Oxygen is one of the building blocks of muscle fuel, crucial to athletic performance and muscle recovery. Respiration responsible for energy
Oxygen is one of the building blocks of muscle fuel, which crucial to athletic performance and muscle recovery

6. Avoid lollies and junk food

Anyone that eats lollies and junk food before a race, can almost guarantee they are not going to win, particularly if they are endurance racing. They are high sugar foods and are not classed as carbohydrates. Lollies that are full of sugar, spike your blood sugar levels immediately and that’s very dangerous because after you finish eating them, you will get a bit of a high, very similar to drinking cola and then bang, you will go down in the doldrums and don’t expect to perform like that.

7. Get a good night’s sleep

A good night sleep is a critical component for an athlete’s performance. You cannot expect to perform, to be a winner if you don’t get a good night’s sleep. It allows your body to repair and to recover for the next day. It is where all the mechanisms of the body takes place to ensure that you’re the number one athlete the next day. If you cut that process short, you wake up very sluggish and tired because the body hasn’t had a chance to clean and repair.

One way to not get a good night’s sleep, is if you have pasta, rice or any sort of starchy food like potatoes and bread, they are loaded with sugar and that sugar will ensure that you don’t get a good nights sleep. Always have a protein meal before you head off to bed like chicken, fish, steak with a little bit of vegies. You can not expect to perform properly if you carb up over the night time and that is old thinking as far as I’m concerned. Modern thinking is carb up at breakfast time. If you have a cup of sugar at night before you go to sleep, can you expect to get any sleep? No you won’t. And 150 grams of pasta has the same effect as a cup of sugar, so why would any good BMX rider do that?

Sleep plays a major role in athletic performance and competitive results, key to winning, REM provides energy
Sleep plays a major role in athletic performance and competitive results

8. Ease up on the alcohol

Alcohol has its place and isn’t actually dangerous. Excessive alcohol, any more than 2 or 3 drinks at any given time, will put some sort of stress on your liver. But alcohol on occasions is not a problem. I know some world class athletes who are not performing at the moment and I’m talking about a lot of female tennis players who go out every night and smash themselves with alcohol. And everyone of those that I know, have just lost their game at the Hopman Cup. If you trash yourself, don’t expect to perform. Alcohol is also very fattening.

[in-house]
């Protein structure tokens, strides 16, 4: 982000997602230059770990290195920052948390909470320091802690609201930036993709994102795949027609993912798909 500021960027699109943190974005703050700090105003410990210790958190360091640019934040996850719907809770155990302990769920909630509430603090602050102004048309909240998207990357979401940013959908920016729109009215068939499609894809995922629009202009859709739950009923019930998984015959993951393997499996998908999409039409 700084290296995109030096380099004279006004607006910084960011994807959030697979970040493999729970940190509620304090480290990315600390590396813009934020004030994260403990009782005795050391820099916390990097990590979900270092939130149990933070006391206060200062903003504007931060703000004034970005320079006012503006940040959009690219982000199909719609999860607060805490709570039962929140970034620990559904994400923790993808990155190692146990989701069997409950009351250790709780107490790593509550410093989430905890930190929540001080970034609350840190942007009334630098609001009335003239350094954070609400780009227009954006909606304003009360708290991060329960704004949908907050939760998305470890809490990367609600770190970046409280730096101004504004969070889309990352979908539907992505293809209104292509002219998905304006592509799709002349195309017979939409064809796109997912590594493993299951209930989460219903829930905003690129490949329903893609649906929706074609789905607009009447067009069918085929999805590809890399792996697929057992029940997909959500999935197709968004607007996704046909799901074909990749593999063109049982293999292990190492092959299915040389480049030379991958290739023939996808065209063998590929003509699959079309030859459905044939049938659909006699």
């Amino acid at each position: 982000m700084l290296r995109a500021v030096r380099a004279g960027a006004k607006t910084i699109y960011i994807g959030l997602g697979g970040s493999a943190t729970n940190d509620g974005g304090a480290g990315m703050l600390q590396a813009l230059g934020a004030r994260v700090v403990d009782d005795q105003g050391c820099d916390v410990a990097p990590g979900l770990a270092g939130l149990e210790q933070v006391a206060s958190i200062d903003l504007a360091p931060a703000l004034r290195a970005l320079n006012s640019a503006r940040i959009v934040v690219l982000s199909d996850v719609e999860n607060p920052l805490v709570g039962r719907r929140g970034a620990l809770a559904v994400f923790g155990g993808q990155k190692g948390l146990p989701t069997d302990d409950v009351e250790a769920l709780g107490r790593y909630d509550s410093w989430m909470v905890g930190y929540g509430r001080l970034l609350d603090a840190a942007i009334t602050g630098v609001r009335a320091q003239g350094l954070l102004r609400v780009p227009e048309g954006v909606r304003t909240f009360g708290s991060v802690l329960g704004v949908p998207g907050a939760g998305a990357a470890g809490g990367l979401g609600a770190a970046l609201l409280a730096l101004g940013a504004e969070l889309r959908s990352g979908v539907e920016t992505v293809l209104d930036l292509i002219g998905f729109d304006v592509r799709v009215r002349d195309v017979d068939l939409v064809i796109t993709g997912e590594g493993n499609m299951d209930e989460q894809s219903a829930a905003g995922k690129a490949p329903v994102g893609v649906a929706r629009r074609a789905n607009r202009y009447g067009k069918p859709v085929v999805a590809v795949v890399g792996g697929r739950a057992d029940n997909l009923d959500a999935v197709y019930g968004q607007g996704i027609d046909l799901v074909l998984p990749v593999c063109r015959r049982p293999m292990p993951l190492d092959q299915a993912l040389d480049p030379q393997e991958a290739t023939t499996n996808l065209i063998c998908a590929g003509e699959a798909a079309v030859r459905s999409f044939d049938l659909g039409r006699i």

If you want to stay nice and lean, you can’t expect to drink. If you have 2 or 3 beers, that could be anything from 600 to 1800 calories going into your diet and that will go end up straight body fat.

In my day, we never touched alcohol whilst we were competing or anywhere near our training days. If anything, it might be a bit on Saturday night to relax, we might have a few beers or bourbon, I don’t have a problem with that.

Sports nutritionist Barry Andrews who was a state road and track racer, champion swimmer and body builder
Sports nutritionist Barry Andrews

About Barry Andrews

I am a sports nutritionist. I apply naturopathy, natural medicine and natural repair processes to sports regime, looking for the more natural point of view instead of commercially. I’ve combined two fields – natural nutrition and sports nutrition which is a perfect combination for a natural way of looking at the human body.

I used to be a state road and track racer back in Grafton, New South Wales. But that was in my young days. I used to be a champion swimmer and when I was in my early 30’s, my father and I were body builders. My dad was an Australian champion body builder and world champion wrestler and he knew a lot about the natural nutrition and how important it was to eat protein and supplements back in the 60’s.

Barry Andrews interviewed by Delphine Jamet